“ scarborough fair ” leitmotif W r i t i n g
Instructions: In one to two paragraphs (300-400 words), answer ONLY ONE of the following questions in relation to The Graduate (Nichols, 1967). Your response should include a central thesis/interpretive claim that serves as the central focus of your reflection, supported by formal devices in the scene. TIP: to boost clarity in these short reflections, put a clear and explicit interpretive claim somewhere in the first few sentences of the reflection. Complete this by 11:59PM PST on Sunday, November 1st. There is no time limit and you are allowed one submission before the deadline. Be sure that your submission is entered either using the text box or uploaded as a PDF, DOC, or TXT file.
NOTE: Late reflections are accepted for grading for up to two weeks after the initial due date or by the end of Finals Week, whichever comes first. However, please note that the later the reflection, the greater the grade deduction. The lowest reflection grade (1 out of a total of 6 weekly reflections) will be dropped. Plagiarism—submitting work that is not the student’s own, whether lifted from a printed source or from the internet, or submitting writing by someone else (e.g., a tutor or friend), will warrant a reduced or failing grade, depending on the severity of the plagiarism involved.
Answer ONE of the following questions in your reflection:
As noted by Prof. Lim in lecture 4C, the motif of drifting vs. stasis is central to The Graduate (Nichols, 1967). Drawing on examples from only one to two scenes, make a claim regarding this motif, supported by two formal devices of cinematography and/or editing.
The Graduate (Nichols, 1967) follows the interior struggle of a recent college graduate, Benjamin Braddock, who remarks, “I’m worried about my future.” Drawing on specific examples from only one to two scenes, make an interpretive claim about how two formal devices of cinematography and/or editing function as a means of expressing Benjamin’s subjective state.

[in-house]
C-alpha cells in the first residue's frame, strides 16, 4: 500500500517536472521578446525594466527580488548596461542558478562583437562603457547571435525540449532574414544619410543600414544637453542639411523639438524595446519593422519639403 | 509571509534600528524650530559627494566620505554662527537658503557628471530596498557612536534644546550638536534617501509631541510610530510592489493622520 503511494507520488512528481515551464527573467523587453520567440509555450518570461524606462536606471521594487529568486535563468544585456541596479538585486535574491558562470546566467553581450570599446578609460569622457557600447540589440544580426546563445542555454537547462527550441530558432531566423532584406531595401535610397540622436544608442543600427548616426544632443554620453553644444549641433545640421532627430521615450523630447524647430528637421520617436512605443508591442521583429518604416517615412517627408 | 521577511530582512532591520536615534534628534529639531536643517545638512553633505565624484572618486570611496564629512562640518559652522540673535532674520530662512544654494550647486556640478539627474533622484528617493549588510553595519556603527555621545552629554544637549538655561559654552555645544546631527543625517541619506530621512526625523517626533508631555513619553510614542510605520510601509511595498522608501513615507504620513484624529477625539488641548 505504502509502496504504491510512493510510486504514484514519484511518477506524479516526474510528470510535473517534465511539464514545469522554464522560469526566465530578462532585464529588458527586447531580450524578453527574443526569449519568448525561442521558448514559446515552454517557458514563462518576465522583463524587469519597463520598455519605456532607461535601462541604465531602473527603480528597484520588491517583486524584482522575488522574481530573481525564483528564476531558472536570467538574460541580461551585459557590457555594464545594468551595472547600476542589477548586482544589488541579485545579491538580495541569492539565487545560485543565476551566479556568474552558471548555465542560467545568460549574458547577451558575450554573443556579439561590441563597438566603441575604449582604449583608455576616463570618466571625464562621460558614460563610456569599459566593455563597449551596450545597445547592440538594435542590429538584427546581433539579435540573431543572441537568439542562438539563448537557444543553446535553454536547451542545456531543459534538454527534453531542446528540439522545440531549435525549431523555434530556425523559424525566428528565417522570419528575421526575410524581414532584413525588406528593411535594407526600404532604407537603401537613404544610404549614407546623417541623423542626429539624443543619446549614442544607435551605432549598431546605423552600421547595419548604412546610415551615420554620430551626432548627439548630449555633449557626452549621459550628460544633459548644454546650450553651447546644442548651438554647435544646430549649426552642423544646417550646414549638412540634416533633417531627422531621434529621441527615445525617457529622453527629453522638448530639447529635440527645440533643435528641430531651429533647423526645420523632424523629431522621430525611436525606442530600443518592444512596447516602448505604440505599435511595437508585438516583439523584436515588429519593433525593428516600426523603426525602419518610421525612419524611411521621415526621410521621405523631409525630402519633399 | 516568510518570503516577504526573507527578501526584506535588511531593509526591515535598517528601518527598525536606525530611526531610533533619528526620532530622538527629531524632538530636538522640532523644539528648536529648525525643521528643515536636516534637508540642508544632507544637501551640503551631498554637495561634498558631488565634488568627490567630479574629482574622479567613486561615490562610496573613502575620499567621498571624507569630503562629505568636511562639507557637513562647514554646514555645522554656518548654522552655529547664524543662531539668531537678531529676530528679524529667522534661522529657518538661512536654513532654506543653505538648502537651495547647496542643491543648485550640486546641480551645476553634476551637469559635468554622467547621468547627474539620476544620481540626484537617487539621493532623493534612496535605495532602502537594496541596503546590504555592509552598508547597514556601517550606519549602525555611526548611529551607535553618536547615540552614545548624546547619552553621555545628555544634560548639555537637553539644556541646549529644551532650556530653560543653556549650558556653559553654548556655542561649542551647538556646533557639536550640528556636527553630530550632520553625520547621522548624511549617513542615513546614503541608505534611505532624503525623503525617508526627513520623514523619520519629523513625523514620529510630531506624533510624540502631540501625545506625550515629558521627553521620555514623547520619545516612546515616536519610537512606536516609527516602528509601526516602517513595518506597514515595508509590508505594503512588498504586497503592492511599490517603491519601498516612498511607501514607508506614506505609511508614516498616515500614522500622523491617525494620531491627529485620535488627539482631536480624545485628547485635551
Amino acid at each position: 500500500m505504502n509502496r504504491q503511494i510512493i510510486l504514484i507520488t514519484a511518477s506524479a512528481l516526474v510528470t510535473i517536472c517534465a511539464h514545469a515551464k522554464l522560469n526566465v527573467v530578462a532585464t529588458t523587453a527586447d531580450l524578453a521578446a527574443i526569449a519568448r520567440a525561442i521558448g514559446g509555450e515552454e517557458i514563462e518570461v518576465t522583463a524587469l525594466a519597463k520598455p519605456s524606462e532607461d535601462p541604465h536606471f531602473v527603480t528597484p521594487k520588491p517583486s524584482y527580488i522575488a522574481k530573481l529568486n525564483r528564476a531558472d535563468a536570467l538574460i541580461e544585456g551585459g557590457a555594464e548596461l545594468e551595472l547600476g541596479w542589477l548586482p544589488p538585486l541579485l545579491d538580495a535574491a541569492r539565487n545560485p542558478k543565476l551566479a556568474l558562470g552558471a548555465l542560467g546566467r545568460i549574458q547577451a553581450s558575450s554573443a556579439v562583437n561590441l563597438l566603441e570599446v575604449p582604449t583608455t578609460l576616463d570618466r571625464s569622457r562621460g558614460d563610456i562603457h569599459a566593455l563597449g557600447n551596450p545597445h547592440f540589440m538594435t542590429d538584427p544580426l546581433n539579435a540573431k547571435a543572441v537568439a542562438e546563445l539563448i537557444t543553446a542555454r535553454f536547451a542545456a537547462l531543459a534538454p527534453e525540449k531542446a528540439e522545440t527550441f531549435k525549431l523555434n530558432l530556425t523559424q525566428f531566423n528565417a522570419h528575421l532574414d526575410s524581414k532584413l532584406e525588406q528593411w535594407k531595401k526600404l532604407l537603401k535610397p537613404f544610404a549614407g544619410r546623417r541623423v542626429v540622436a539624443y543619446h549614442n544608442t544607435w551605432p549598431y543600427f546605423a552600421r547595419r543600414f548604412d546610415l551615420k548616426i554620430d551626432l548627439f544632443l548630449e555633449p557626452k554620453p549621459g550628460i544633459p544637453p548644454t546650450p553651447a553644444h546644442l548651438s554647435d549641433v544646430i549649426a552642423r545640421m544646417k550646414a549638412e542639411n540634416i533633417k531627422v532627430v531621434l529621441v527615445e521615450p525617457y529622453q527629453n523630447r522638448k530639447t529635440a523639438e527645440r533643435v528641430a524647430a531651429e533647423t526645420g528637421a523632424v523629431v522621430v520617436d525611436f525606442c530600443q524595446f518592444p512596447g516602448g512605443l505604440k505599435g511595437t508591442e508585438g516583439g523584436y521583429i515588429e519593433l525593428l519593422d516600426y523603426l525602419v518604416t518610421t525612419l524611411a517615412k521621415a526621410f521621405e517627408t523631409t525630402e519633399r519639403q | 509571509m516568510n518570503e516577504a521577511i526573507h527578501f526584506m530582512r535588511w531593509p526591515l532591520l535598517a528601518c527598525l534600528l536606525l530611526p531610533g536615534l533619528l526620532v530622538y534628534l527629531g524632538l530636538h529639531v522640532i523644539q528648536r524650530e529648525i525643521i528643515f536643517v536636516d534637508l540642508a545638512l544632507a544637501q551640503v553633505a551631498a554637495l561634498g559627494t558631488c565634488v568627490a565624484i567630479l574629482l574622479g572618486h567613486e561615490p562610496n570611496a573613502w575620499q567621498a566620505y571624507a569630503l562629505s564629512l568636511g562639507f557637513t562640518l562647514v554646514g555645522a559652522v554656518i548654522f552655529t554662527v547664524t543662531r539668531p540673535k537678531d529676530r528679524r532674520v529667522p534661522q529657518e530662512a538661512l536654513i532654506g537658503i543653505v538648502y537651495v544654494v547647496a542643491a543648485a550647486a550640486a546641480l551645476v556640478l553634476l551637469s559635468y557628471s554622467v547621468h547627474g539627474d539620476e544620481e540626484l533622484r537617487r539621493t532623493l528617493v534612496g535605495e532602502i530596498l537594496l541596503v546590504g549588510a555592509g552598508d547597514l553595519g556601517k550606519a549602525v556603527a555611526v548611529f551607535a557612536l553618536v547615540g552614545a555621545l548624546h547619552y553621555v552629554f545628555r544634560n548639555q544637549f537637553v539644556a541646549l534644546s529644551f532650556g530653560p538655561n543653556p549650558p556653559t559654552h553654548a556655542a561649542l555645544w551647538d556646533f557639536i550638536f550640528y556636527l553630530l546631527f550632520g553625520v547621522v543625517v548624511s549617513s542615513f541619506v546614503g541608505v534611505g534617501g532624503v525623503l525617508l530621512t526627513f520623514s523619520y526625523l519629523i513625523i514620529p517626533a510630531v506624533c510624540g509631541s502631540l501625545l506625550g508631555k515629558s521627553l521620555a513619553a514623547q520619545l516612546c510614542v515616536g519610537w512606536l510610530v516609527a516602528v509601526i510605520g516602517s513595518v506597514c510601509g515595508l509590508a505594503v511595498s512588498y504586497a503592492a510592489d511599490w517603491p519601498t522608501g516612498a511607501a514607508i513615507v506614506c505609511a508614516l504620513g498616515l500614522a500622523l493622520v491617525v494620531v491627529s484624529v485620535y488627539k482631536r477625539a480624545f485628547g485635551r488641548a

Imagine the year is 1967 and your good friend Mike Nichols phones you for advice on how to market his forthcoming film, The Graduate. Nichols is torn between promoting his film as a sex comedy about seduction and desire or as a melodrama about anxiety and failure. He calls you because of your reputation as a brutally honest film critic. Respond to Nichols’ dilemma by developing an interpretive claim about genre hybridity in The Graduate. Support your argument by referencing one or two specific scenes and two formal devices of cinematography and/or editing (such as mobile framing, selective focus, deep focus, or shot transitions).
In Lecture 4C, Professor Lim discusses the “Scarborough Fair” leitmotif in The Graduate, which occurs 4 times in the film (1. After Elaine finds out about the affair; 2. After Ben decides to marry Elaine, following her to Berkeley; 3. Ben following Elaine from the bookstore to the bus; and 4. Ben and Elaine at the zoo). Craft an interpretive claim about how the leitmotif establishes a relationship (of similarity or contrast) between two of these scenes or shapes the audience’s emotional response or their expectations about narrative events.
The first reflection professor’s comment: Your first reflection raises a number of interesting interpretive claims on the symbolic effects of costume in The Birds, but lacks a central thesis statement, and is heavy on plot summary and conjecture as opposed to formal or visual analysis. In your next reflection, I encourage you to identify formal devices (such as lighting, shot composition, framing, color) in the scenes that you are analyzing. A good way to approach these assignments is to lead with a central argument or interpretive claim, and then support your argument with detailed examples from 1-2 scenes.
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